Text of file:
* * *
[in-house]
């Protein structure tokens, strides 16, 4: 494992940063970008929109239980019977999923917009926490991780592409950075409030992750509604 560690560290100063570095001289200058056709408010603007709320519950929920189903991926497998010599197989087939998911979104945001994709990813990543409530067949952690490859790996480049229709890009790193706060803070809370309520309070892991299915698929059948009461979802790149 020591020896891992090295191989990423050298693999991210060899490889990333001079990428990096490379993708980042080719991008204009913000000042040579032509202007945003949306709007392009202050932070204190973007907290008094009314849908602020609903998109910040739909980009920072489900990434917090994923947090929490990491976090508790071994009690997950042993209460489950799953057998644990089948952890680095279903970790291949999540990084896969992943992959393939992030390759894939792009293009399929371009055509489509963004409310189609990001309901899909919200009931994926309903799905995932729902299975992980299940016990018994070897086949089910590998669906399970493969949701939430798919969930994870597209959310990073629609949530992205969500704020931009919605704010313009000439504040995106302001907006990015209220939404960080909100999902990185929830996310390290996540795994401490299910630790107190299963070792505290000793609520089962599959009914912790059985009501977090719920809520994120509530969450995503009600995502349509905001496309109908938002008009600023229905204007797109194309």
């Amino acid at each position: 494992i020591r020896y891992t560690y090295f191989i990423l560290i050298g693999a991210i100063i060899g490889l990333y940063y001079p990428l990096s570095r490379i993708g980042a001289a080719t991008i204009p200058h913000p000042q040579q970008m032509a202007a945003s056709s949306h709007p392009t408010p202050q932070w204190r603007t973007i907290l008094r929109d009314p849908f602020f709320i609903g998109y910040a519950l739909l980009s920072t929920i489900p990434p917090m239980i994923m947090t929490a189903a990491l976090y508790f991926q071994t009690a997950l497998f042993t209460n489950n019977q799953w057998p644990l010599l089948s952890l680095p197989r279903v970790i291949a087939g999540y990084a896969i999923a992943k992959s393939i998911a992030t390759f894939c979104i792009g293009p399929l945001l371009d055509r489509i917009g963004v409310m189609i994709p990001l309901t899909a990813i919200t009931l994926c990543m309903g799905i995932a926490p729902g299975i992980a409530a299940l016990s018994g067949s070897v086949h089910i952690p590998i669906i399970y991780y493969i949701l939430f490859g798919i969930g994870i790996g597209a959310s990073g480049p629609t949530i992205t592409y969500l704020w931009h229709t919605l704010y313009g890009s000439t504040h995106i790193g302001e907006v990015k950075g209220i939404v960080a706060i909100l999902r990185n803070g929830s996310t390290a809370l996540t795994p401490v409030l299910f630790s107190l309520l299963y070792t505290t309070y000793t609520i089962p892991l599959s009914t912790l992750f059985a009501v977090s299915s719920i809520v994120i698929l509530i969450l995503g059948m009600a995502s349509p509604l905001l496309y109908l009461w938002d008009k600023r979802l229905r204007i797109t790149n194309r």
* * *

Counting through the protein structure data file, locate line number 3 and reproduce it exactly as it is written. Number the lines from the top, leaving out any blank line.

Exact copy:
């Amino acid at each position: 494992i020591r020896y891992t560690y090295f191989i990423l560290i050298g693999a991210i100063i060899g490889l990333y940063y001079p990428l990096s570095r490379i993708g980042a001289a080719t991008i204009p200058h913000p000042q040579q970008m032509a202007a945003s056709s949306h709007p392009t408010p202050q932070w204190r603007t973007i907290l008094r929109d009314p849908f602020f709320i609903g998109y910040a519950l739909l980009s920072t929920i489900p990434p917090m239980i994923m947090t929490a189903a990491l976090y508790f991926q071994t009690a997950l497998f042993t209460n489950n019977q799953w057998p644990l010599l089948s952890l680095p197989r279903v970790i291949a087939g999540y990084a896969i999923a992943k992959s393939i998911a992030t390759f894939c979104i792009g293009p399929l945001l371009d055509r489509i917009g963004v409310m189609i994709p990001l309901t899909a990813i919200t009931l994926c990543m309903g799905i995932a926490p729902g299975i992980a409530a299940l016990s018994g067949s070897v086949h089910i952690p590998i669906i399970y991780y493969i949701l939430f490859g798919i969930g994870i790996g597209a959310s990073g480049p629609t949530i992205t592409y969500l704020w931009h229709t919605l704010y313009g890009s000439t504040h995106i790193g302001e907006v990015k950075g209220i939404v960080a706060i909100l999902r990185n803070g929830s996310t390290a809370l996540t795994p401490v409030l299910f630790s107190l309520l299963y070792t505290t309070y000793t609520i089962p892991l599959s009914t912790l992750f059985a009501v977090s299915s719920i809520v994120i698929l509530i969450l995503g059948m009600a995502s349509p509604l905001l496309y109908l009461w938002d008009k600023r979802l229905r204007i797109t790149n194309r």